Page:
Most of the pleasurable diversions have a tendency, when pursued with excessive ardor, not only to relax in a proper degree, but to enervate the mind. They indispose it for manly virtue, and introduce a tenderness of feeling ill-suited to encounter the usual asperities of common life. But the study of music, under due direction, while it sweetly soothes the sense of hearing, touches the soul, and refines its nature. Conducted by philosophy, it is able to infuse the noblest thoughts, to urge to the most animated actions, to calm the ruffed spirits, and co-operating with religion, to eradicate every malignant propensity. It is to be lamented that music, which, when properly regulated, fills the young mind with virtuous and generous sentiments, should form only an innocent pastime or polite annusement. There are some tunes which are no less adapted to excite a spirit of piety, and elevate the soul to heaven, than to soothe the ear by their simple melody.
EVENING. The effulgence of the sun is no longer witnessed ; his last rays have tinged the verdant landscape; and he has now retired beyond the wesiern mountains.
The moon, with majestic beauty and brightness maintains her ceaseless course, and guides the wanderer to his home. The twinkling stars, decorating the canopy above, and sparkling with undiminished splendor, speak forth the wisdom of the great Original. All nature breathes a solemn adieu to the departing day: silence pervades the earth; and intelligent beings may now pause to contemplate, with those hallowed feelings which the auspicious period inspires, the glories of their Creator, the wisdom and beauty of all his works. This sacred hour is peculiarly adapted to awaken feelings of gratitude; to inspire the heart with holy love; to animate our hopes, and guide to virtue. Man is the only intelligent creature that inhabits the globe; the only being who can admire and love his Créator. How exalted his rank! how noble his existence!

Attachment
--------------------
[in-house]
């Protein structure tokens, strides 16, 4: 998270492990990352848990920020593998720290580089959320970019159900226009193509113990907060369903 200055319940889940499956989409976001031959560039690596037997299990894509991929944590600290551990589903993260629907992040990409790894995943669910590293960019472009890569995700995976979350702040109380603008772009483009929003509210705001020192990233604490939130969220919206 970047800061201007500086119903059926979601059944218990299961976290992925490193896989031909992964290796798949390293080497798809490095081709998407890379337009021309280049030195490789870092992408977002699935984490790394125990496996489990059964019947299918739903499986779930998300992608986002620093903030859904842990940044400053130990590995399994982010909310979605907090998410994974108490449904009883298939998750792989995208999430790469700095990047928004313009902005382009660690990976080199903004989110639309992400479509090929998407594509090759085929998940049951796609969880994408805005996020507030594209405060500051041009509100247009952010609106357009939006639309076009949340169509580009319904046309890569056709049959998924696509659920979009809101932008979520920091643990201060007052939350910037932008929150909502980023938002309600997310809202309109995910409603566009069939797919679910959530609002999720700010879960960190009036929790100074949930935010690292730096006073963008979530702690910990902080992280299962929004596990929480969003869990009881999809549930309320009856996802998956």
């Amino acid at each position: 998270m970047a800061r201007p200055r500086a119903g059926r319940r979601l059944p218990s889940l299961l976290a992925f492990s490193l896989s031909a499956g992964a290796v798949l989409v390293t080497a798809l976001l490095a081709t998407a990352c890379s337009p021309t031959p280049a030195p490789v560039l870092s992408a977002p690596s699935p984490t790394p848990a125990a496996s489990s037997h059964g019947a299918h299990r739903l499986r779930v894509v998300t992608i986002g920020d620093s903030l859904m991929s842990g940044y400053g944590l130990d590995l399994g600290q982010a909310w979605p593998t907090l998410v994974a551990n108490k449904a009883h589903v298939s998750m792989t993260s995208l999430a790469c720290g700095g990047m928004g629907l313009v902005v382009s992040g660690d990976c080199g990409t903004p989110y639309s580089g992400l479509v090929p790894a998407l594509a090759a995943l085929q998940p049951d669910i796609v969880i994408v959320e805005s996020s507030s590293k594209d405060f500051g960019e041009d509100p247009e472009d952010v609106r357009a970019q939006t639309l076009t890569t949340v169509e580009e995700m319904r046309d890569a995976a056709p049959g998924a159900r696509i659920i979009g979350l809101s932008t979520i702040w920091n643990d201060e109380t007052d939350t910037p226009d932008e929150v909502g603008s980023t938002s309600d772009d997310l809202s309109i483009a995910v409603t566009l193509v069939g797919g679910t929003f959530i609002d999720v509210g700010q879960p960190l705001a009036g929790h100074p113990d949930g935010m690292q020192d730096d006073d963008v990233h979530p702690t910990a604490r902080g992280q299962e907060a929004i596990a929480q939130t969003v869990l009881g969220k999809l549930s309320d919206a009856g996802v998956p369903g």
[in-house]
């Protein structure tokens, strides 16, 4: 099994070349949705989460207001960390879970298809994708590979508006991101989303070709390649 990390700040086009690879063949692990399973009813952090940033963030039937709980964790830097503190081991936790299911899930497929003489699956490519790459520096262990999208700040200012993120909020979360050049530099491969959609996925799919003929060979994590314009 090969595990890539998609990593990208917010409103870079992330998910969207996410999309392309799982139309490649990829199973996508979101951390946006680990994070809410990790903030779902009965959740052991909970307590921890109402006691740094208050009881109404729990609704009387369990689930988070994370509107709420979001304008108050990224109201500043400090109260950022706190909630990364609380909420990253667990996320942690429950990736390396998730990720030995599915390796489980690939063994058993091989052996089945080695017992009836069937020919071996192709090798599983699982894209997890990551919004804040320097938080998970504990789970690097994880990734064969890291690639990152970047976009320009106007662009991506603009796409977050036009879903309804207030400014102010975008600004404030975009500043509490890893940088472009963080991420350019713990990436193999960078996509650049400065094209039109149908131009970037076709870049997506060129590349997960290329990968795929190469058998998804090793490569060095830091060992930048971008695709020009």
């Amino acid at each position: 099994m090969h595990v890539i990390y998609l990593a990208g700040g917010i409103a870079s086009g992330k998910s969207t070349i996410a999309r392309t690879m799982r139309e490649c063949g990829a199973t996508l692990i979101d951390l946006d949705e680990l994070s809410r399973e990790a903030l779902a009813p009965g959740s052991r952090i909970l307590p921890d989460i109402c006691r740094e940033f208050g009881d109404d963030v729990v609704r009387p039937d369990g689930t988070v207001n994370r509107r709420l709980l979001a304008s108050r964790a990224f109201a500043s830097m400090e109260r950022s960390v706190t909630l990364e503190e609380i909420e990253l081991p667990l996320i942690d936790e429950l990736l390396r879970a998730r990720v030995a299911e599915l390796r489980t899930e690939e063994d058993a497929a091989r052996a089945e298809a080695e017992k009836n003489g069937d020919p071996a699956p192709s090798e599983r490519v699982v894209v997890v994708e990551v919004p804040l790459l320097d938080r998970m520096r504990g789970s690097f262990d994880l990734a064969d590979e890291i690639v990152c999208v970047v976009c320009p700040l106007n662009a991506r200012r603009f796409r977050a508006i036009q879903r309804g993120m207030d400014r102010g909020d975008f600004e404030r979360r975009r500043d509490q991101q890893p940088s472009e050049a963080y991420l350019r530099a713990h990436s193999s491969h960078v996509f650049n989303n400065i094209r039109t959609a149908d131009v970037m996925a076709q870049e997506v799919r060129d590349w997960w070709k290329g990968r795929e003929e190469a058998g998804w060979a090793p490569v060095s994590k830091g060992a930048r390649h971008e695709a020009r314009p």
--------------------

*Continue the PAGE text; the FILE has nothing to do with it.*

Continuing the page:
There are moments in life, in which we are led to contemplation: there is a time, when the past is recalled; when the future is anticipated. That time is evening; when we sit by the burning taper, or when, by moonlight, we range the fertile fields.
Oft have I paused, when ev'ning's silent hour
Was fraught with beauties seemingly divine,
With luxuries, she seemed to say were mine.' Evening outvies every other hour in time. The day has passed, with all its perplexities and cares; naught presents to disturb the tranquil breast; and we are permitted to enjoy the sacred sweets which memory awakens. And though it may not always be pleasing to reflect on the past, still it is profitable. The present will be appreciated; the future prepared for. The morning and noonday of life may pass unheeded; but the evening of existence will conne; and that it may beam with hope, we should improve life as it passes.
BEAUTIFUL EXTRACT. It cannot be that earth is man's only abiding place. It cannot be that our life is a bubble, cast up by the ocean of eternity, to float a moment upon its waves,